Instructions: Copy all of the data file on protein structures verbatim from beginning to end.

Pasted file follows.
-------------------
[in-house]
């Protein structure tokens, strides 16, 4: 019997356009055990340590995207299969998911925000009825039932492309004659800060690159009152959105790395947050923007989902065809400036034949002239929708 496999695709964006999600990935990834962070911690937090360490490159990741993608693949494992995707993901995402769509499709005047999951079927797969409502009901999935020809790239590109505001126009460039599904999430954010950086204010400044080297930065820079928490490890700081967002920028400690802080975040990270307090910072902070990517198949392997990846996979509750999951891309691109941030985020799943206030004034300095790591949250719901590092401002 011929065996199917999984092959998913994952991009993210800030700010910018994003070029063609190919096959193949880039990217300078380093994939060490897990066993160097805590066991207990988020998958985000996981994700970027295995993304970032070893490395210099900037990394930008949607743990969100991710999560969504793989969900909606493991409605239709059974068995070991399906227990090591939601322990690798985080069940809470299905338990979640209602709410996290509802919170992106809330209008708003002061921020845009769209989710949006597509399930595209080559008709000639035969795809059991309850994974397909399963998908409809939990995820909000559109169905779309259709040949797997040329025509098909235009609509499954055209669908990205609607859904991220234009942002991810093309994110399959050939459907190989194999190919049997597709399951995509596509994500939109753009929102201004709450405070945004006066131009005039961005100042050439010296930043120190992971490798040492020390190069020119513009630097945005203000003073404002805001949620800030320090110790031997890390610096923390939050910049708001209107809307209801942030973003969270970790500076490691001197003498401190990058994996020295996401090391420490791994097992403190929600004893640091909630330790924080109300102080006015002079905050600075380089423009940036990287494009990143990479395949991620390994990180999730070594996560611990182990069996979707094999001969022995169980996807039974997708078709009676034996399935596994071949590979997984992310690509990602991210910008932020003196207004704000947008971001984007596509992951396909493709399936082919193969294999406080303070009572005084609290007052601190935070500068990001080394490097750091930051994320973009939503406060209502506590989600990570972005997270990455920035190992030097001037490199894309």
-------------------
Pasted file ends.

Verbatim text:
[in-house]
């Protein structure tokens, strides 16, 4: 019997356009055990340590995207299969998911925000009825039932492309004659800060690159009152959105790395947050923007989902065809400036034949002239929708 496999695709964006999600990935990834962070911690937090360490490159990741993608693949494992995707993901995402769509499709005047999951079927797969409502009901999935020809790239590109505001126009460039599904999430954010950086204010400044080297930065820079928490490890700081967002920028400690802080975040990270307090910072902070990517198949392997990846996979509750999951891309691109941030985020799943206030004034300095790591949250719901590092401002 011929065996199917999984092959998913994952991009993210800030700010910018994003070029063609190919096959193949880039990217300078380093994939060490897990066993160097805590066991207990988020998958985000996981994700970027295995993304970032070893490395210099900037990394930008949607743990969100991710999560969504793989969900909606493991409605239709059974068995070991399906227990090591939601322990690798985080069940809470299905338990979640209602709410996290509802919170992106809330209008708003002061921020845009769209989710949006597509399930595209080559008709000639035969795809059991309850994974397909399963998908409809939990995820909000559109169905779309259709040949797997040329025509098909235009609509499954055209669908990205609607859904991220234009942002991810093309994110399959050939459907190989194999190919049997597709399951995509596509994500939109753009929102201004709450405070945004006066131009005039961005100042050439010296930043120190992971490798040492020390190069020119513009630097945005203000003073404002805001949620800030320090110790031997890390610096923390939050910049708001209107809307209801942030973003969270970790500076490691001197003498401190990058994996020295996401090391420490791994097992403190929600004893640091909630330790924080109300102080006015002079905050600075380089423009940036990287494009990143990479395949991620390994990180999730070594996560611990182990069996979707094999001969022995169980996807039974997708078709009676034996399935596994071949590979997984992310690509990602991210910008932020003196207004704000947008971001984007596509992951396909493709399936082919193969294999406080303070009572005084609290007052601190935070500068990001080394490097750091930051994320973009939503406060209502506590989600990570972005997270990455920035190992030097001037490199894309």